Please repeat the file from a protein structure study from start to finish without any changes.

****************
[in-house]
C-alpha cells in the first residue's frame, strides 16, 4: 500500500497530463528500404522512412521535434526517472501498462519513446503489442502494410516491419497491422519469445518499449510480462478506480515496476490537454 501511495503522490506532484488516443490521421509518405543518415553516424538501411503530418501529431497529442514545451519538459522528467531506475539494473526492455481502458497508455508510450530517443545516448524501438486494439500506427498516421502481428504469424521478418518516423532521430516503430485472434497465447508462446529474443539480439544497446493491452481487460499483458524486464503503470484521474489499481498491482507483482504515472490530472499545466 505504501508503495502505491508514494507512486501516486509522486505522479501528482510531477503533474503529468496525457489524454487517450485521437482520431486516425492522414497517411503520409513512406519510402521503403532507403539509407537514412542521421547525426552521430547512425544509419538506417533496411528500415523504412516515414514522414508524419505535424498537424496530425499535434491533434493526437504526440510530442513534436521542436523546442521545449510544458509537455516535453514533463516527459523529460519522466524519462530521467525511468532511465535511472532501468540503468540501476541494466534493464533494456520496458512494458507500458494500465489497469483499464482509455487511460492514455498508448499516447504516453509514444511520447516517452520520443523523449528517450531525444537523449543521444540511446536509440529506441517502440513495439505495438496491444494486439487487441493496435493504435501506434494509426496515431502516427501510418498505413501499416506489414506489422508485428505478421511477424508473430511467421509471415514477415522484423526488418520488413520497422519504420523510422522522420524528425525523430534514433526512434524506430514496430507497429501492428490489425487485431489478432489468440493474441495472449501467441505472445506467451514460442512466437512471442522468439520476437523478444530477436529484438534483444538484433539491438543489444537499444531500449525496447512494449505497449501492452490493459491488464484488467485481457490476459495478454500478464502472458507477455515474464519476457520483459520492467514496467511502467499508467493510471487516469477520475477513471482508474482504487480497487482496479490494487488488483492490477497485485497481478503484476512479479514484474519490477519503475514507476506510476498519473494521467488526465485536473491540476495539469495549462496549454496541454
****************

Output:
[in-house]
C-alpha cells in the first residue's frame, strides 16, 4: 500500500497530463528500404522512412521535434526517472501498462519513446503489442502494410516491419497491422519469445518499449510480462478506480515496476490537454 501511495503522490506532484488516443490521421509518405543518415553516424538501411503530418501529431497529442514545451519538459522528467531506475539494473526492455481502458497508455508510450530517443545516448524501438486494439500506427498516421502481428504469424521478418518516423532521430516503430485472434497465447508462446529474443539480439544497446493491452481487460499483458524486464503503470484521474489499481498491482507483482504515472490530472499545466 505504501508503495502505491508514494507512486501516486509522486505522479501528482510531477503533474503529468496525457489524454487517450485521437482520431486516425492522414497517411503520409513512406519510402521503403532507403539509407537514412542521421547525426552521430547512425544509419538506417533496411528500415523504412516515414514522414508524419505535424498537424496530425499535434491533434493526437504526440510530442513534436521542436523546442521545449510544458509537455516535453514533463516527459523529460519522466524519462530521467525511468532511465535511472532501468540503468540501476541494466534493464533494456520496458512494458507500458494500465489497469483499464482509455487511460492514455498508448499516447504516453509514444511520447516517452520520443523523449528517450531525444537523449543521444540511446536509440529506441517502440513495439505495438496491444494486439487487441493496435493504435501506434494509426496515431502516427501510418498505413501499416506489414506489422508485428505478421511477424508473430511467421509471415514477415522484423526488418520488413520497422519504420523510422522522420524528425525523430534514433526512434524506430514496430507497429501492428490489425487485431489478432489468440493474441495472449501467441505472445506467451514460442512466437512471442522468439520476437523478444530477436529484438534483444538484433539491438543489444537499444531500449525496447512494449505497449501492452490493459491488464484488467485481457490476459495478454500478464502472458507477455515474464519476457520483459520492467514496467511502467499508467493510471487516469477520475477513471482508474482504487480497487482496479490494487488488483492490477497485485497481478503484476512479479514484474519490477519503475514507476506510476498519473494521467488526465485536473491540476495539469495549462496549454496541454